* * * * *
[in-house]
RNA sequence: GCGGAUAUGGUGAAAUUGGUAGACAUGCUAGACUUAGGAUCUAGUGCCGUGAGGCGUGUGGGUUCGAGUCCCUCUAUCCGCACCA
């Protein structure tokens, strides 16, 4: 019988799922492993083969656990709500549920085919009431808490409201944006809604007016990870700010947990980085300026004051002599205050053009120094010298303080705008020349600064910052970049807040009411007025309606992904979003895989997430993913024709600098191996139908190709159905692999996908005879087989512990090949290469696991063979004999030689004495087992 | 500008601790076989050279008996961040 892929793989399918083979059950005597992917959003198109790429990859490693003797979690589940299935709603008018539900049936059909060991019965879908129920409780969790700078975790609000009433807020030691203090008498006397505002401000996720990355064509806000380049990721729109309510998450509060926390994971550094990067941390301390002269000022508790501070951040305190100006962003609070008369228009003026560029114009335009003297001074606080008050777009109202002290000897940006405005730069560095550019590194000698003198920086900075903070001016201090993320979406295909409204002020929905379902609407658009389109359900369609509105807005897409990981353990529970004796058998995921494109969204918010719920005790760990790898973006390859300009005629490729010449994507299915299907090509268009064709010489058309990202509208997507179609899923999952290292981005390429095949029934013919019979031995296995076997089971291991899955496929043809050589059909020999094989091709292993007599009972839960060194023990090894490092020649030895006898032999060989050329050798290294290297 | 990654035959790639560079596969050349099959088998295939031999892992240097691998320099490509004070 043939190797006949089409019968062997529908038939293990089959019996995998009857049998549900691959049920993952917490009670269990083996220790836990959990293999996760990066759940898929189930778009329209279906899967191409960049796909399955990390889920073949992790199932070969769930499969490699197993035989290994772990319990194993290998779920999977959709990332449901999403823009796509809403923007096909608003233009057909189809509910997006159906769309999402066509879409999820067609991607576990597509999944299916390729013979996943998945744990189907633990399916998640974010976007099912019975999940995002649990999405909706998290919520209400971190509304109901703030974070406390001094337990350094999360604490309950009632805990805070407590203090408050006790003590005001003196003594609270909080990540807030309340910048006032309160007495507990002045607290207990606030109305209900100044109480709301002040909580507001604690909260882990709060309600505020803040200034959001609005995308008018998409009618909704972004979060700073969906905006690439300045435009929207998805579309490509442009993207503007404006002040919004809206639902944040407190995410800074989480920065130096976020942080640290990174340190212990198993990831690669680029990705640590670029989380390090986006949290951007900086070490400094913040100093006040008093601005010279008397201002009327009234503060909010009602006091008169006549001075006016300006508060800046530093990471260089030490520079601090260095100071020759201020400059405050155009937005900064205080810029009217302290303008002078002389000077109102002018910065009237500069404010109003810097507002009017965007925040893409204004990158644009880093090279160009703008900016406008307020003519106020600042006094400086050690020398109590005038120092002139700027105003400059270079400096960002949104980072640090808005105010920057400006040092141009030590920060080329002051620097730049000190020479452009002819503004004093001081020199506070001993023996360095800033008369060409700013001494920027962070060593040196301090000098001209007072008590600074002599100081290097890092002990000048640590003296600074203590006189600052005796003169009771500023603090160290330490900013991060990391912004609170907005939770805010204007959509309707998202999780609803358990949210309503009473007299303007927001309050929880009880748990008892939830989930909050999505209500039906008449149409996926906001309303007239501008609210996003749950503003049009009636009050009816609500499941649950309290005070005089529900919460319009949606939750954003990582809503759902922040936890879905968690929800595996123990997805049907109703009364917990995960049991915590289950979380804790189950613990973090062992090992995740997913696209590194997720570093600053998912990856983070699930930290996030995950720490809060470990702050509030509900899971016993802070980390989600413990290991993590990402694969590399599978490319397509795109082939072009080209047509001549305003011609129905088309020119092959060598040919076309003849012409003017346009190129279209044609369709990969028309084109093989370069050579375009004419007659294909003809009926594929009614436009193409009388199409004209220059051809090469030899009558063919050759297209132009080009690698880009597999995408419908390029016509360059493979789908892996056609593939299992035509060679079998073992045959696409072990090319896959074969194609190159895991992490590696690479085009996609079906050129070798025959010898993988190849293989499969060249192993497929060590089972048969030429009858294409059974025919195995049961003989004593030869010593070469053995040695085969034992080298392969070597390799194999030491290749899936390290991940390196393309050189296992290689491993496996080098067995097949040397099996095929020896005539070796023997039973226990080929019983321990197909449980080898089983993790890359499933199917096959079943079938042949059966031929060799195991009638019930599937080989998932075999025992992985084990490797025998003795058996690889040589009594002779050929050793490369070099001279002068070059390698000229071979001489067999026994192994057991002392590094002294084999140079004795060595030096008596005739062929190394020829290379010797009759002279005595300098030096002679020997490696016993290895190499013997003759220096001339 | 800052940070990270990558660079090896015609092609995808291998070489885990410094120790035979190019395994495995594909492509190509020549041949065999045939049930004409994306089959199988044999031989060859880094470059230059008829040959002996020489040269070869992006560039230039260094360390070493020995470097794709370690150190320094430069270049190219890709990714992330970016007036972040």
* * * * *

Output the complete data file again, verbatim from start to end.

[in-house]
RNA sequence: GCGGAUAUGGUGAAAUUGGUAGACAUGCUAGACUUAGGAUCUAGUGCCGUGAGGCGUGUGGGUUCGAGUCCCUCUAUCCGCACCA
């Protein structure tokens, strides 16, 4: 019988799922492993083969656990709500549920085919009431808490409201944006809604007016990870700010947990980085300026004051002599205050053009120094010298303080705008020349600064910052970049807040009411007025309606992904979003895989997430993913024709600098191996139908190709159905692999996908005879087989512990090949290469696991063979004999030689004495087992 | 500008601790076989050279008996961040 892929793989399918083979059950005597992917959003198109790429990859490693003797979690589940299935709603008018539900049936059909060991019965879908129920409780969790700078975790609000009433807020030691203090008498006397505002401000996720990355064509806000380049990721729109309510998450509060926390994971550094990067941390301390002269000022508790501070951040305190100006962003609070008369228009003026560029114009335009003297001074606080008050777009109202002290000897940006405005730069560095550019590194000698003198920086900075903070001016201090993320979406295909409204002020929905379902609407658009389109359900369609509105807005897409990981353990529970004796058998995921494109969204918010719920005790760990790898973006390859300009005629490729010449994507299915299907090509268009064709010489058309990202509208997507179609899923999952290292981005390429095949029934013919019979031995296995076997089971291991899955496929043809050589059909020999094989091709292993007599009972839960060194023990090894490092020649030895006898032999060989050329050798290294290297 | 990654035959790639560079596969050349099959088998295939031999892992240097691998320099490509004070 043939190797006949089409019968062997529908038939293990089959019996995998009857049998549900691959049920993952917490009670269990083996220790836990959990293999996760990066759940898929189930778009329209279906899967191409960049796909399955990390889920073949992790199932070969769930499969490699197993035989290994772990319990194993290998779920999977959709990332449901999403823009796509809403923007096909608003233009057909189809509910997006159906769309999402066509879409999820067609991607576990597509999944299916390729013979996943998945744990189907633990399916998640974010976007099912019975999940995002649990999405909706998290919520209400971190509304109901703030974070406390001094337990350094999360604490309950009632805990805070407590203090408050006790003590005001003196003594609270909080990540807030309340910048006032309160007495507990002045607290207990606030109305209900100044109480709301002040909580507001604690909260882990709060309600505020803040200034959001609005995308008018998409009618909704972004979060700073969906905006690439300045435009929207998805579309490509442009993207503007404006002040919004809206639902944040407190995410800074989480920065130096976020942080640290990174340190212990198993990831690669680029990705640590670029989380390090986006949290951007900086070490400094913040100093006040008093601005010279008397201002009327009234503060909010009602006091008169006549001075006016300006508060800046530093990471260089030490520079601090260095100071020759201020400059405050155009937005900064205080810029009217302290303008002078002389000077109102002018910065009237500069404010109003810097507002009017965007925040893409204004990158644009880093090279160009703008900016406008307020003519106020600042006094400086050690020398109590005038120092002139700027105003400059270079400096960002949104980072640090808005105010920057400006040092141009030590920060080329002051620097730049000190020479452009002819503004004093001081020199506070001993023996360095800033008369060409700013001494920027962070060593040196301090000098001209007072008590600074002599100081290097890092002990000048640590003296600074203590006189600052005796003169009771500023603090160290330490900013991060990391912004609170907005939770805010204007959509309707998202999780609803358990949210309503009473007299303007927001309050929880009880748990008892939830989930909050999505209500039906008449149409996926906001309303007239501008609210996003749950503003049009009636009050009816609500499941649950309290005070005089529900919460319009949606939750954003990582809503759902922040936890879905968690929800595996123990997805049907109703009364917990995960049991915590289950979380804790189950613990973090062992090992995740997913696209590194997720570093600053998912990856983070699930930290996030995950720490809060470990702050509030509900899971016993802070980390989600413990290991993590990402694969590399599978490319397509795109082939072009080209047509001549305003011609129905088309020119092959060598040919076309003849012409003017346009190129279209044609369709990969028309084109093989370069050579375009004419007659294909003809009926594929009614436009193409009388199409004209220059051809090469030899009558063919050759297209132009080009690698880009597999995408419908390029016509360059493979789908892996056609593939299992035509060679079998073992045959696409072990090319896959074969194609190159895991992490590696690479085009996609079906050129070798025959010898993988190849293989499969060249192993497929060590089972048969030429009858294409059974025919195995049961003989004593030869010593070469053995040695085969034992080298392969070597390799194999030491290749899936390290991940390196393309050189296992290689491993496996080098067995097949040397099996095929020896005539070796023997039973226990080929019983321990197909449980080898089983993790890359499933199917096959079943079938042949059966031929060799195991009638019930599937080989998932075999025992992985084990490797025998003795058996690889040589009594002779050929050793490369070099001279002068070059390698000229071979001489067999026994192994057991002392590094002294084999140079004795060595030096008596005739062929190394020829290379010797009759002279005595300098030096002679020997490696016993290895190499013997003759220096001339 | 800052940070990270990558660079090896015609092609995808291998070489885990410094120790035979190019395994495995594909492509190509020549041949065999045939049930004409994306089959199988044999031989060859880094470059230059008829040959002996020489040269070869992006560039230039260094360390070493020995470097794709370690150190320094430069270049190219890709990714992330970016007036972040």